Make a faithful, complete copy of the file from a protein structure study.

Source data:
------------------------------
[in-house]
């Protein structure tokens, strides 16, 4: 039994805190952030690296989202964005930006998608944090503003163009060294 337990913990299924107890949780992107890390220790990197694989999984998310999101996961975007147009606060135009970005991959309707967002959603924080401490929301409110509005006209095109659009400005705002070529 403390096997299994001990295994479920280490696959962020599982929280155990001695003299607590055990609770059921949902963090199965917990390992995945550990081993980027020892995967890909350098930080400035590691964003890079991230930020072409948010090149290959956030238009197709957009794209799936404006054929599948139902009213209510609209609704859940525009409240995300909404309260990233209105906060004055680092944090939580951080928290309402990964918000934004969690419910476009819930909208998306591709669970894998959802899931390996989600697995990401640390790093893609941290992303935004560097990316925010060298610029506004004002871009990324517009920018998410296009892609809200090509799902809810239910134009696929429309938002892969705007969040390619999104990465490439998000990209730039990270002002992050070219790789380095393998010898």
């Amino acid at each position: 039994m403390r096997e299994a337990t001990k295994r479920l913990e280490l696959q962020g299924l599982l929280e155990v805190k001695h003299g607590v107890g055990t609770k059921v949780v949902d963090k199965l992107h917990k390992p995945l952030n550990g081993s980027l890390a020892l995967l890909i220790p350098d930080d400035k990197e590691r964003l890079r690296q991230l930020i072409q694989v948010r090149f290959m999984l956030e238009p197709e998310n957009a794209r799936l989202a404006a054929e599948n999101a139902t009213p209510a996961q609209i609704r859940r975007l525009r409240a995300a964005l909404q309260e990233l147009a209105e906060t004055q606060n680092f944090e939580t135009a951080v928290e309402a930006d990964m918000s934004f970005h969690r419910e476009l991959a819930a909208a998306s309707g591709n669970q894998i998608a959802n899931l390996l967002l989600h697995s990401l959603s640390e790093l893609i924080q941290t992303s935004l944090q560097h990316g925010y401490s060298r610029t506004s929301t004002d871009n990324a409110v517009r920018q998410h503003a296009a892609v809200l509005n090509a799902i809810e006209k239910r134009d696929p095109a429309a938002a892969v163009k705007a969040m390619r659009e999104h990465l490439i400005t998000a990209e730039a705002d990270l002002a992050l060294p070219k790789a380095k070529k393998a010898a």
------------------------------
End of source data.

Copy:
[in-house]
């Protein structure tokens, strides 16, 4: 039994805190952030690296989202964005930006998608944090503003163009060294 337990913990299924107890949780992107890390220790990197694989999984998310999101996961975007147009606060135009970005991959309707967002959603924080401490929301409110509005006209095109659009400005705002070529 403390096997299994001990295994479920280490696959962020599982929280155990001695003299607590055990609770059921949902963090199965917990390992995945550990081993980027020892995967890909350098930080400035590691964003890079991230930020072409948010090149290959956030238009197709957009794209799936404006054929599948139902009213209510609209609704859940525009409240995300909404309260990233209105906060004055680092944090939580951080928290309402990964918000934004969690419910476009819930909208998306591709669970894998959802899931390996989600697995990401640390790093893609941290992303935004560097990316925010060298610029506004004002871009990324517009920018998410296009892609809200090509799902809810239910134009696929429309938002892969705007969040390619999104990465490439998000990209730039990270002002992050070219790789380095393998010898």
């Amino acid at each position: 039994m403390r096997e299994a337990t001990k295994r479920l913990e280490l696959q962020g299924l599982l929280e155990v805190k001695h003299g607590v107890g055990t609770k059921v949780v949902d963090k199965l992107h917990k390992p995945l952030n550990g081993s980027l890390a020892l995967l890909i220790p350098d930080d400035k990197e590691r964003l890079r690296q991230l930020i072409q694989v948010r090149f290959m999984l956030e238009p197709e998310n957009a794209r799936l989202a404006a054929e599948n999101a139902t009213p209510a996961q609209i609704r859940r975007l525009r409240a995300a964005l909404q309260e990233l147009a209105e906060t004055q606060n680092f944090e939580t135009a951080v928290e309402a930006d990964m918000s934004f970005h969690r419910e476009l991959a819930a909208a998306s309707g591709n669970q894998i998608a959802n899931l390996l967002l989600h697995s990401l959603s640390e790093l893609i924080q941290t992303s935004l944090q560097h990316g925010y401490s060298r610029t506004s929301t004002d871009n990324a409110v517009r920018q998410h503003a296009a892609v809200l509005n090509a799902i809810e006209k239910r134009d696929p095109a429309a938002a892969v163009k705007a969040m390619r659009e999104h990465l490439i400005t998000a990209e730039a705002d990270l002002a992050l060294p070219k790789a380095k070529k393998a010898a």